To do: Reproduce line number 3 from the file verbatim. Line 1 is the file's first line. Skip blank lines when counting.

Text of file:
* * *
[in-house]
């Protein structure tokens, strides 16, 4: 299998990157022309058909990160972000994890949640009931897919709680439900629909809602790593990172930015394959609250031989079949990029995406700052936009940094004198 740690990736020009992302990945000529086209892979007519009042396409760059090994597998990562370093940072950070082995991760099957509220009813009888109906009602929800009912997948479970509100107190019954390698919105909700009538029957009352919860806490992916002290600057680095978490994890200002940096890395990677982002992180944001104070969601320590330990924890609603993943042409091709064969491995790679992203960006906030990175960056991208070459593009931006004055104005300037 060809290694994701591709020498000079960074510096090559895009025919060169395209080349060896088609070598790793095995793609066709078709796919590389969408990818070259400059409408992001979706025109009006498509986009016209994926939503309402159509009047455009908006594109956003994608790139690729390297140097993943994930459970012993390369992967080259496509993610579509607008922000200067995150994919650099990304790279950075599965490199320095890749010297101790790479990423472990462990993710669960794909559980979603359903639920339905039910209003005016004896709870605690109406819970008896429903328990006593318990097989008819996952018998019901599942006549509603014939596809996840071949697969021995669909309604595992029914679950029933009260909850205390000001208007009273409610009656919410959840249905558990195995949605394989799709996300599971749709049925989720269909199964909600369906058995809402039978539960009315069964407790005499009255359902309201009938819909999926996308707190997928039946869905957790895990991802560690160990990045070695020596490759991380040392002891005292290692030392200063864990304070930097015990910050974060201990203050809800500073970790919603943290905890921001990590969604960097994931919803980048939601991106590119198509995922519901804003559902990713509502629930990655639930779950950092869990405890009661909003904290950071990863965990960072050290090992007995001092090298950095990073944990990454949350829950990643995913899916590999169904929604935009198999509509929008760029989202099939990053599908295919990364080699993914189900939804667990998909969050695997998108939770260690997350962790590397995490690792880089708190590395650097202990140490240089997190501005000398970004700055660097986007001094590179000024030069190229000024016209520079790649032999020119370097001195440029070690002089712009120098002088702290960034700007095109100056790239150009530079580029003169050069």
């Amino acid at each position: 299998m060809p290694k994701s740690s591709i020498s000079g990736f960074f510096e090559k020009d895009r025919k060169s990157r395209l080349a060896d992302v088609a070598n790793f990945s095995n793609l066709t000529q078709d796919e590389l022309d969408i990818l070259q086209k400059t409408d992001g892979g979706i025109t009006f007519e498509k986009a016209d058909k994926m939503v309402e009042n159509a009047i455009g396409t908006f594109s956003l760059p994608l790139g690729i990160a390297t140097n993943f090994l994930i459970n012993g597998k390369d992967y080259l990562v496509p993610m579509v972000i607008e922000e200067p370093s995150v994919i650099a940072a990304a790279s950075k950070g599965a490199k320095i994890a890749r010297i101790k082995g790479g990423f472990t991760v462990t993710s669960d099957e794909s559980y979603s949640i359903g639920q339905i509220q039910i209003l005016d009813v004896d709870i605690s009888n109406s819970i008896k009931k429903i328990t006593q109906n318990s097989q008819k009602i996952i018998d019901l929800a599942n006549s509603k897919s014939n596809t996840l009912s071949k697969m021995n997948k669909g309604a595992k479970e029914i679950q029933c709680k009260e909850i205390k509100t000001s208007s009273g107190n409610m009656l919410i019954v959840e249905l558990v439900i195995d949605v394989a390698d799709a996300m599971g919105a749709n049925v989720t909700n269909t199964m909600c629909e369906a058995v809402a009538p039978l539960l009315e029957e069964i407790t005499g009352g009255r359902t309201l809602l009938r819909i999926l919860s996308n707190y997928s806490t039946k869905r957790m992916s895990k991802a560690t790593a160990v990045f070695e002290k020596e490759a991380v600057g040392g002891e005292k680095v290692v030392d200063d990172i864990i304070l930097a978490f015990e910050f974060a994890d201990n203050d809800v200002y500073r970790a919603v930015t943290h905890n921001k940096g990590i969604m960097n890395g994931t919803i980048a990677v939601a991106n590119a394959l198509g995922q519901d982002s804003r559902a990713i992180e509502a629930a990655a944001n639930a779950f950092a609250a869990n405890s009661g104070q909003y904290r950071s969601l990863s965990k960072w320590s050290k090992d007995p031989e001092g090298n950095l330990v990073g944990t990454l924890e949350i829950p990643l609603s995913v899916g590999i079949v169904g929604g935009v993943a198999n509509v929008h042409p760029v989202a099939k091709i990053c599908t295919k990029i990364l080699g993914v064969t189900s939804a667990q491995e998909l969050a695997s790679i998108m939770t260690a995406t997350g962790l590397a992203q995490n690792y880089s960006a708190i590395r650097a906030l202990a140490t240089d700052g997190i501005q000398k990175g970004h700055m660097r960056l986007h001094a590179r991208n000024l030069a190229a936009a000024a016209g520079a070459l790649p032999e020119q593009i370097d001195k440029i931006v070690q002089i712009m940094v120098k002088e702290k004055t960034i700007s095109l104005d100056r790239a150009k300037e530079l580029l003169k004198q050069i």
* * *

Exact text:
């Amino acid at each position: 299998m060809p290694k994701s740690s591709i020498s000079g990736f960074f510096e090559k020009d895009r025919k060169s990157r395209l080349a060896d992302v088609a070598n790793f990945s095995n793609l066709t000529q078709d796919e590389l022309d969408i990818l070259q086209k400059t409408d992001g892979g979706i025109t009006f007519e498509k986009a016209d058909k994926m939503v309402e009042n159509a009047i455009g396409t908006f594109s956003l760059p994608l790139g690729i990160a390297t140097n993943f090994l994930i459970n012993g597998k390369d992967y080259l990562v496509p993610m579509v972000i607008e922000e200067p370093s995150v994919i650099a940072a990304a790279s950075k950070g599965a490199k320095i994890a890749r010297i101790k082995g790479g990423f472990t991760v462990t993710s669960d099957e794909s559980y979603s949640i359903g639920q339905i509220q039910i209003l005016d009813v004896d709870i605690s009888n109406s819970i008896k009931k429903i328990t006593q109906n318990s097989q008819k009602i996952i018998d019901l929800a599942n006549s509603k897919s014939n596809t996840l009912s071949k697969m021995n997948k669909g309604a595992k479970e029914i679950q029933c709680k009260e909850i205390k509100t000001s208007s009273g107190n409610m009656l919410i019954v959840e249905l558990v439900i195995d949605v394989a390698d799709a996300m599971g919105a749709n049925v989720t909700n269909t199964m909600c629909e369906a058995v809402a009538p039978l539960l009315e029957e069964i407790t005499g009352g009255r359902t309201l809602l009938r819909i999926l919860s996308n707190y997928s806490t039946k869905r957790m992916s895990k991802a560690t790593a160990v990045f070695e002290k020596e490759a991380v600057g040392g002891e005292k680095v290692v030392d200063d990172i864990i304070l930097a978490f015990e910050f974060a994890d201990n203050d809800v200002y500073r970790a919603v930015t943290h905890n921001k940096g990590i969604m960097n890395g994931t919803i980048a990677v939601a991106n590119a394959l198509g995922q519901d982002s804003r559902a990713i992180e509502a629930a990655a944001n639930a779950f950092a609250a869990n405890s009661g104070q909003y904290r950071s969601l990863s965990k960072w320590s050290k090992d007995p031989e001092g090298n950095l330990v990073g944990t990454l924890e949350i829950p990643l609603s995913v899916g590999i079949v169904g929604g935009v993943a198999n509509v929008h042409p760029v989202a099939k091709i990053c599908t295919k990029i990364l080699g993914v064969t189900s939804a667990q491995e998909l969050a695997s790679i998108m939770t260690a995406t997350g962790l590397a992203q995490n690792y880089s960006a708190i590395r650097a906030l202990a140490t240089d700052g997190i501005q000398k990175g970004h700055m660097r960056l986007h001094a590179r991208n000024l030069a190229a936009a000024a016209g520079a070459l790649p032999e020119q593009i370097d001195k440029i931006v070690q002089i712009m940094v120098k002088e702290k004055t960034i700007s095109l104005d100056r790239a150009k300037e530079l580029l003169k004198q050069i």